Maltreated children involved with child welfare have 2.5 times greater risk for developing mental health problems than children in the general population. There have been few successful implementations of evidence-based practices (EBPs) that reduce child maltreatment (CM) and mental health risk in child welfare, and the barriers to successful implementation are well documented. The Job-Demands Resource Model (JD- R) is a useful approach for considering how to enhance the uptake of EBPs in demanding, chaotic, and under- resourced environments, such as child welfare. JD-R suggests that employees who perceive high job demands and low resources may experience negative job performance and resist change, but that high job demands can be buffered by high levels of perceived resources. This proposal focuses on the development and pilot testing of an innovative-technology enhanced implementation approach, which will increase the resources offered to child welfare providers during implementation, while also reducing associated demands, with the goal of improving provider fidelity and implementation success. Building on seed grant funding, we propose to develop and test a computer-mediated approach for SafeCare, an EBP targeting CM prevention. Following development and validation of the computer-mediated approach (first part of Year1), a feasibility trial will be conducted with 30 newly trained SafeCare providers who will be randomly assigned to either Implementation as usual (IAU-SC) or Technology-Enhanced SafeCare Implementation (TE-SC). Providers assigned to IAU-SC will deliver SafeCare as designed. Providers assigned to TE-SC will bring computers to sessions and utilize the installed software to assist in the delivery of SafeCare to parents. During the feasibility trial, providers will serve two families each (N=60). Provider outcomes of interest are SafeCare fidelity, perceptions of job demands and resources during EBP implementation, and feasibility/satisfaction ratings for the TE-SC software. Parent and child behavior change, and parent satisfaction, will also be measured in the two implementation conditions. These data will form the basis for an R01 application that will examine the impact of the technology-enhanced implementation approaches on program effectiveness, training costs, and provider fidelity with additional EBPs. Thus, this project is the first step towards an innovative implementation approach that can enhance the reach of EBPs, and consequently, make a positive public health impact on CM and related mental health consequences.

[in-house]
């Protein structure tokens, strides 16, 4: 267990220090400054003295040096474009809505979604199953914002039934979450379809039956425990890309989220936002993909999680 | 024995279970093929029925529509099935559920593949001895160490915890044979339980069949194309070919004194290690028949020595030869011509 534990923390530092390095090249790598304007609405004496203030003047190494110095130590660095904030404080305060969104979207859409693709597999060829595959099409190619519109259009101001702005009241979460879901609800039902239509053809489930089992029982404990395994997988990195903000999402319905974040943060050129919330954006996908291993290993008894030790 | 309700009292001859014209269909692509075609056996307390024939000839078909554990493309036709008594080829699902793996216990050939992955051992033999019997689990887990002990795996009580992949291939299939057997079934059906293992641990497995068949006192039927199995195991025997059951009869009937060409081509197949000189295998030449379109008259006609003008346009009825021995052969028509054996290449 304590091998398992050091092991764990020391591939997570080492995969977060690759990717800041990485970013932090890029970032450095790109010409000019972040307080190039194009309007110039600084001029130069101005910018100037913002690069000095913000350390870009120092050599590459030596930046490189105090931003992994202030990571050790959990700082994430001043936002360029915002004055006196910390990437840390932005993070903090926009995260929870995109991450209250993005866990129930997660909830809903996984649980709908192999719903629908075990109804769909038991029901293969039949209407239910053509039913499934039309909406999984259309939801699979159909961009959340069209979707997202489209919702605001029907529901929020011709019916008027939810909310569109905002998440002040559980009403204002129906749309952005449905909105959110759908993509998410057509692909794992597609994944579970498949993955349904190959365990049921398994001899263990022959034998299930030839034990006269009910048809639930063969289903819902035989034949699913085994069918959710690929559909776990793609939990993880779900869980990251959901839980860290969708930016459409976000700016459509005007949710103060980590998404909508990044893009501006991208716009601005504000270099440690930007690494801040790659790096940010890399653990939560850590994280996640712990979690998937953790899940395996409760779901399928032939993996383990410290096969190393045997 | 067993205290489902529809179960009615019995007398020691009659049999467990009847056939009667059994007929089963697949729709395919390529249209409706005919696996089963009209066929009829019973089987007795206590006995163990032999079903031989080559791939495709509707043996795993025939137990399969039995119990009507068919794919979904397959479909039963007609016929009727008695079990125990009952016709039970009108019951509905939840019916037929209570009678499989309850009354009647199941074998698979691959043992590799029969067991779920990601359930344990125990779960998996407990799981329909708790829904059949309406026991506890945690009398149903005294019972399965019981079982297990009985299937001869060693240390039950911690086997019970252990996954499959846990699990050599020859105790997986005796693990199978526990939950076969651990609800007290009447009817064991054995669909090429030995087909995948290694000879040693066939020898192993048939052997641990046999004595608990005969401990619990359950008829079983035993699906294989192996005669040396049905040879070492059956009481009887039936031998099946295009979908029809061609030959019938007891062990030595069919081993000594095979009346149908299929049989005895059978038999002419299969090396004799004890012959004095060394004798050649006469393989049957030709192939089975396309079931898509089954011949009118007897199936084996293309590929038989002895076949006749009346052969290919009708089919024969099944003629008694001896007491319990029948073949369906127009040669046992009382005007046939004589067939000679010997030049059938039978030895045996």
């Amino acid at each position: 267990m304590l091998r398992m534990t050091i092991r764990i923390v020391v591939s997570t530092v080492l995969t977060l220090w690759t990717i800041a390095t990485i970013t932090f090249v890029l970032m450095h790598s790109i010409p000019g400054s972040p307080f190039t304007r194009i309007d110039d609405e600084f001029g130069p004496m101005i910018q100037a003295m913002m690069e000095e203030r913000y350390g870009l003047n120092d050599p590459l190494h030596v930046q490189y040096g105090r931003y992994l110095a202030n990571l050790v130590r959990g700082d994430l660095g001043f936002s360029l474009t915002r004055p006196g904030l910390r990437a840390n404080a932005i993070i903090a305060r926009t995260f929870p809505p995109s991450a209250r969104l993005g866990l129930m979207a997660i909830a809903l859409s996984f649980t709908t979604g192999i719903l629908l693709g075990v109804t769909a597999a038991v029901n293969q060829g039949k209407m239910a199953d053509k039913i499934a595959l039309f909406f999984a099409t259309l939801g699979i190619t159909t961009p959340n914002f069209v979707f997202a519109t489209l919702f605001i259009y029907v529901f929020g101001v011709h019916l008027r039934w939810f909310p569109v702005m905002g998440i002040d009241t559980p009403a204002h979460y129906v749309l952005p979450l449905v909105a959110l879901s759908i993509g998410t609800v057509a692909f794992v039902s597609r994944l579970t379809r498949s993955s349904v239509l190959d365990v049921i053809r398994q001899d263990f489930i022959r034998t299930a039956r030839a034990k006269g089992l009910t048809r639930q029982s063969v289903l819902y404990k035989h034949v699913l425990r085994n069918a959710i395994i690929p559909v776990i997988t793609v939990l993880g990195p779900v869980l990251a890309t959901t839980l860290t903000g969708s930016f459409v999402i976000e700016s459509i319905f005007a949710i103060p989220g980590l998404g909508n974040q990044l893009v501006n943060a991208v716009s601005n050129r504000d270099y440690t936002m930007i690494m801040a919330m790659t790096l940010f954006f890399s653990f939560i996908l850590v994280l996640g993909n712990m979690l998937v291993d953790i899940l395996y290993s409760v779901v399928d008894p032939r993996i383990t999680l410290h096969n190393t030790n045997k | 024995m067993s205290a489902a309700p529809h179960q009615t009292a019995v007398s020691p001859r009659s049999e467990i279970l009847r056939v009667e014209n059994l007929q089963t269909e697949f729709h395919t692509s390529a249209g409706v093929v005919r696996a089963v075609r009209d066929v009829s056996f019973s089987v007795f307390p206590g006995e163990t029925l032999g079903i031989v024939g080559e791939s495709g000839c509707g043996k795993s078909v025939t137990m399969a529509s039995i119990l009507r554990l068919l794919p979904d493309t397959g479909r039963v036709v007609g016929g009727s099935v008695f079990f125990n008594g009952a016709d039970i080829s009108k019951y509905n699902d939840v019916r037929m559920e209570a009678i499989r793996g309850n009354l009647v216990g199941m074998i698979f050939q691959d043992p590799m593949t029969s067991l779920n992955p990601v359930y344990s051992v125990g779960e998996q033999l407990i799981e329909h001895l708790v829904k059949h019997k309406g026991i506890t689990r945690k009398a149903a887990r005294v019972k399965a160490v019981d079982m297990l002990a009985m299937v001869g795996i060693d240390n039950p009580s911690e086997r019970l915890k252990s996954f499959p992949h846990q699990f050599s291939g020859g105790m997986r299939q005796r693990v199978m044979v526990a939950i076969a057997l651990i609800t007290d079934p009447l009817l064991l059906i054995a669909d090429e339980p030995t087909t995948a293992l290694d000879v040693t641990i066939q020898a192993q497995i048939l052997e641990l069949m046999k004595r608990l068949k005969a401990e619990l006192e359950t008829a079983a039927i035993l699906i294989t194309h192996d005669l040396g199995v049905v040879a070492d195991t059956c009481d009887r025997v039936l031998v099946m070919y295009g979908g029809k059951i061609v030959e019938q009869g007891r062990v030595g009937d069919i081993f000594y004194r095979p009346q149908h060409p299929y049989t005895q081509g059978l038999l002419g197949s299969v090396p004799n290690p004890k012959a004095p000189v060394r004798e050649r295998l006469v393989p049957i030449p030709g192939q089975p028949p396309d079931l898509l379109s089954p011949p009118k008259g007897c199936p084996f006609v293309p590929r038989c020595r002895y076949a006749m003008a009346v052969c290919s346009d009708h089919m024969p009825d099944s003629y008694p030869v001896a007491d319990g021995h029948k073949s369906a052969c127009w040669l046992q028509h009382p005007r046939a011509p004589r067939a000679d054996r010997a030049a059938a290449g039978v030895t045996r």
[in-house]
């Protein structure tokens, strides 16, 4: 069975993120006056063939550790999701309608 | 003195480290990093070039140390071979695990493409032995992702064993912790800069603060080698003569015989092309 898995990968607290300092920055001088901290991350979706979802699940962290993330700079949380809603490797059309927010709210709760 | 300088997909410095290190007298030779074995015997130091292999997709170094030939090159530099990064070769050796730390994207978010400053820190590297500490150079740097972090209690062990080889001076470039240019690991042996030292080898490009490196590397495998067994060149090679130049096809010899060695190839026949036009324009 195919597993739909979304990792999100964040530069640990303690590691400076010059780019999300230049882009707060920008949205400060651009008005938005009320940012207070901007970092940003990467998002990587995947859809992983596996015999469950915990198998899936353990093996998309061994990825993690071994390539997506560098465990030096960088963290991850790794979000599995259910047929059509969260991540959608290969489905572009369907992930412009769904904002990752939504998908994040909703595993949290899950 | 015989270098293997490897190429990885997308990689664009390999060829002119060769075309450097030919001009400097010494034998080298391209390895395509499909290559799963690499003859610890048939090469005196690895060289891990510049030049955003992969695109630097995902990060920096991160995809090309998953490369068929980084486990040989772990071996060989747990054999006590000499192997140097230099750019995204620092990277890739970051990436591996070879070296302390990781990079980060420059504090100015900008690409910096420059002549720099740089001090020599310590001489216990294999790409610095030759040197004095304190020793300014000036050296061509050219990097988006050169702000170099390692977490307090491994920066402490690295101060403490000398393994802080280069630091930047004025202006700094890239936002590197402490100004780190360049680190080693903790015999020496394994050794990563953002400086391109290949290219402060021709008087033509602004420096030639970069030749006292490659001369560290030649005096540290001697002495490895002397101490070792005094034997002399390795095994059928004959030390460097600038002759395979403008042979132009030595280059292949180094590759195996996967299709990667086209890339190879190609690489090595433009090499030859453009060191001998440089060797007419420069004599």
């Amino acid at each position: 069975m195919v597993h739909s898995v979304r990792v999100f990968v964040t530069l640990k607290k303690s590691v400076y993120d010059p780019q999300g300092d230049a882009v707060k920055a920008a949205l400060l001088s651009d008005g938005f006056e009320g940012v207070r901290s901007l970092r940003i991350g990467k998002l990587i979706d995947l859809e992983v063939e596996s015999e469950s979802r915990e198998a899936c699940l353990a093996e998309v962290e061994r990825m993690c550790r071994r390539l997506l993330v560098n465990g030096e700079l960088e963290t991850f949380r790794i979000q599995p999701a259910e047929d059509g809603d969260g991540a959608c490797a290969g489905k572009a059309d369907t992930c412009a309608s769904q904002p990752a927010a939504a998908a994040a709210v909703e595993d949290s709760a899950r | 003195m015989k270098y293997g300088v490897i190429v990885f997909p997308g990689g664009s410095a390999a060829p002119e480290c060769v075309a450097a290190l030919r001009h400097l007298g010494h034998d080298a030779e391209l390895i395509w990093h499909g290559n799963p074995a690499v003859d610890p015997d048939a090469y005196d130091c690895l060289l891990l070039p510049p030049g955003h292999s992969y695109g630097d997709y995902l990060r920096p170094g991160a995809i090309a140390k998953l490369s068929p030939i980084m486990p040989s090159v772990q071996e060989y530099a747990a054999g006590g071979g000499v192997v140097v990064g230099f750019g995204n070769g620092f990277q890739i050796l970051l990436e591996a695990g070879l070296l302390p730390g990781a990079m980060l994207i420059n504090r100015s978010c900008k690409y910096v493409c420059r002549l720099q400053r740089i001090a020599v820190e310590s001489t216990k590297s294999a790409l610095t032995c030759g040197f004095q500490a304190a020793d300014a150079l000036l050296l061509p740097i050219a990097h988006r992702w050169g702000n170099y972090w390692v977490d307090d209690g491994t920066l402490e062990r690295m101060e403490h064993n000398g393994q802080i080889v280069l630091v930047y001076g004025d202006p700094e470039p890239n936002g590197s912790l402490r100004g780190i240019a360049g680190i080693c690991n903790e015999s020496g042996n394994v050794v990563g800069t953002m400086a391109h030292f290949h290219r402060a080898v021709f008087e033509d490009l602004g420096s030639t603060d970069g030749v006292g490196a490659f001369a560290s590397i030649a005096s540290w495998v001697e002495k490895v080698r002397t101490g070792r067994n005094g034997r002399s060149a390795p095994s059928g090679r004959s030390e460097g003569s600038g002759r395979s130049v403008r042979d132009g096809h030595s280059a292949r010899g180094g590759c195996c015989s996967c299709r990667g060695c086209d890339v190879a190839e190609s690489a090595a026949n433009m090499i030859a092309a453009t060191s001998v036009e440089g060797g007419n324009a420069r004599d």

Public Health Relevance

This project will develop and test an innovative technology-based approach for implementing an evidence-based practice (EBP) in child welfare. Specifically, a computer-mediated approach will be developed to assist child welfare providers with delivery of SafeCare to families, with the goal of improving provider fidelity and implementation success. A randomized feasibility trial will be conducted to test the technology-based approach against the standard SafeCare implementation approach. Results in favor of the technology-based approach could alter the paradigm for EBP implementation in child welfare and enhance the public health impact of EBPs targeting child maltreatment and related mental health consequences.

Agency
National Institute of Health (NIH)
Institute
National Institute of Mental Health (NIMH)
Type
Exploratory/Developmental Grants (R21)
Project #
1R21MH098244-01A1
Application #
8510873
Study Section
Dissemination and Implementation Research in Health Study Section (DIRH)
Program Officer
Chambers, David A
Project Start
2013-04-01
Project End
2015-03-31
Budget Start
2013-04-01
Budget End
2014-03-31
Support Year
1
Fiscal Year
2013
Total Cost
$221,813
Indirect Cost
$71,813
Name
Georgia State University
Department
Public Health & Prev Medicine
Type
Schools of Public Health
DUNS #
837322494
City
Atlanta
State
GA
Country
United States
Zip Code
30302